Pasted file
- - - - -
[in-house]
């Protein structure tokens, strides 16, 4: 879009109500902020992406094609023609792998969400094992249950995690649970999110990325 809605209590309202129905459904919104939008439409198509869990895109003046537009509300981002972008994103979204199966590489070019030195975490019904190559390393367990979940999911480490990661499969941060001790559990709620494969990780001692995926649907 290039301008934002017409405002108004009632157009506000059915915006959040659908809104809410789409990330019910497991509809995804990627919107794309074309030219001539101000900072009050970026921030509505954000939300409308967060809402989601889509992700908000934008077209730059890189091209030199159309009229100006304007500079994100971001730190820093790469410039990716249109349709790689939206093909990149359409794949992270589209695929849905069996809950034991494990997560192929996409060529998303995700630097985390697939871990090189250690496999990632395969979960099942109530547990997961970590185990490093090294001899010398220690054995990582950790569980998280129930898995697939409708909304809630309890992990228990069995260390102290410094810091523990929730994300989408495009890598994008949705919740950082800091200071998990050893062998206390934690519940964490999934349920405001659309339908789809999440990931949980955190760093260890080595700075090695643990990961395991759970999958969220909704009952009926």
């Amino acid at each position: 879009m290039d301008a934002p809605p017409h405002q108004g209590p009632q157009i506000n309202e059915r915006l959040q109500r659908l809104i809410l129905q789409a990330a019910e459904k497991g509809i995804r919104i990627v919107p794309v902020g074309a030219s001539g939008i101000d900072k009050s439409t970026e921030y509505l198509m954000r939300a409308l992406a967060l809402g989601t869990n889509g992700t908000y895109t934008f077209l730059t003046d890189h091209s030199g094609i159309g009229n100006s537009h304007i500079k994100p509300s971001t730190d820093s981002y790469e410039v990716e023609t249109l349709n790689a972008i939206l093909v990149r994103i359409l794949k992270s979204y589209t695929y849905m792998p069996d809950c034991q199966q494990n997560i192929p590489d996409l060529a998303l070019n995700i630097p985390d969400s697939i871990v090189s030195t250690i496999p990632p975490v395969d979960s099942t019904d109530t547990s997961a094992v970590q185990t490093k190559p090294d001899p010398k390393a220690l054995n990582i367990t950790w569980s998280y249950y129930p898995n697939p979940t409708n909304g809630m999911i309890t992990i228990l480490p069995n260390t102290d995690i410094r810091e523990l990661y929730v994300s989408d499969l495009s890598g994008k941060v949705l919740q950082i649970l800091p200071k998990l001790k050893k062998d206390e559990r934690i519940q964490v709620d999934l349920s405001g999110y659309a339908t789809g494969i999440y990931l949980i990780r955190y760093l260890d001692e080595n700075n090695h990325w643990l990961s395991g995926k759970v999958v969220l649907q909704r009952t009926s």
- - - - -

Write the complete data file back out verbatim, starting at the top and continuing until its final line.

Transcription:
[in-house]
């Protein structure tokens, strides 16, 4: 879009109500902020992406094609023609792998969400094992249950995690649970999110990325 809605209590309202129905459904919104939008439409198509869990895109003046537009509300981002972008994103979204199966590489070019030195975490019904190559390393367990979940999911480490990661499969941060001790559990709620494969990780001692995926649907 290039301008934002017409405002108004009632157009506000059915915006959040659908809104809410789409990330019910497991509809995804990627919107794309074309030219001539101000900072009050970026921030509505954000939300409308967060809402989601889509992700908000934008077209730059890189091209030199159309009229100006304007500079994100971001730190820093790469410039990716249109349709790689939206093909990149359409794949992270589209695929849905069996809950034991494990997560192929996409060529998303995700630097985390697939871990090189250690496999990632395969979960099942109530547990997961970590185990490093090294001899010398220690054995990582950790569980998280129930898995697939409708909304809630309890992990228990069995260390102290410094810091523990929730994300989408495009890598994008949705919740950082800091200071998990050893062998206390934690519940964490999934349920405001659309339908789809999440990931949980955190760093260890080595700075090695643990990961395991759970999958969220909704009952009926």
């Amino acid at each position: 879009m290039d301008a934002p809605p017409h405002q108004g209590p009632q157009i506000n309202e059915r915006l959040q109500r659908l809104i809410l129905q789409a990330a019910e459904k497991g509809i995804r919104i990627v919107p794309v902020g074309a030219s001539g939008i101000d900072k009050s439409t970026e921030y509505l198509m954000r939300a409308l992406a967060l809402g989601t869990n889509g992700t908000y895109t934008f077209l730059t003046d890189h091209s030199g094609i159309g009229n100006s537009h304007i500079k994100p509300s971001t730190d820093s981002y790469e410039v990716e023609t249109l349709n790689a972008i939206l093909v990149r994103i359409l794949k992270s979204y589209t695929y849905m792998p069996d809950c034991q199966q494990n997560i192929p590489d996409l060529a998303l070019n995700i630097p985390d969400s697939i871990v090189s030195t250690i496999p990632p975490v395969d979960s099942t019904d109530t547990s997961a094992v970590q185990t490093k190559p090294d001899p010398k390393a220690l054995n990582i367990t950790w569980s998280y249950y129930p898995n697939p979940t409708n909304g809630m999911i309890t992990i228990l480490p069995n260390t102290d995690i410094r810091e523990l990661y929730v994300s989408d499969l495009s890598g994008k941060v949705l919740q950082i649970l800091p200071k998990l001790k050893k062998d206390e559990r934690i519940q964490v709620d999934l349920s405001g999110y659309a339908t789809g494969i999440y990931l949980i990780r955190y760093l260890d001692e080595n700075n090695h990325w643990l990961s395991g995926k759970v999958v969220l649907q909704r009952t009926s």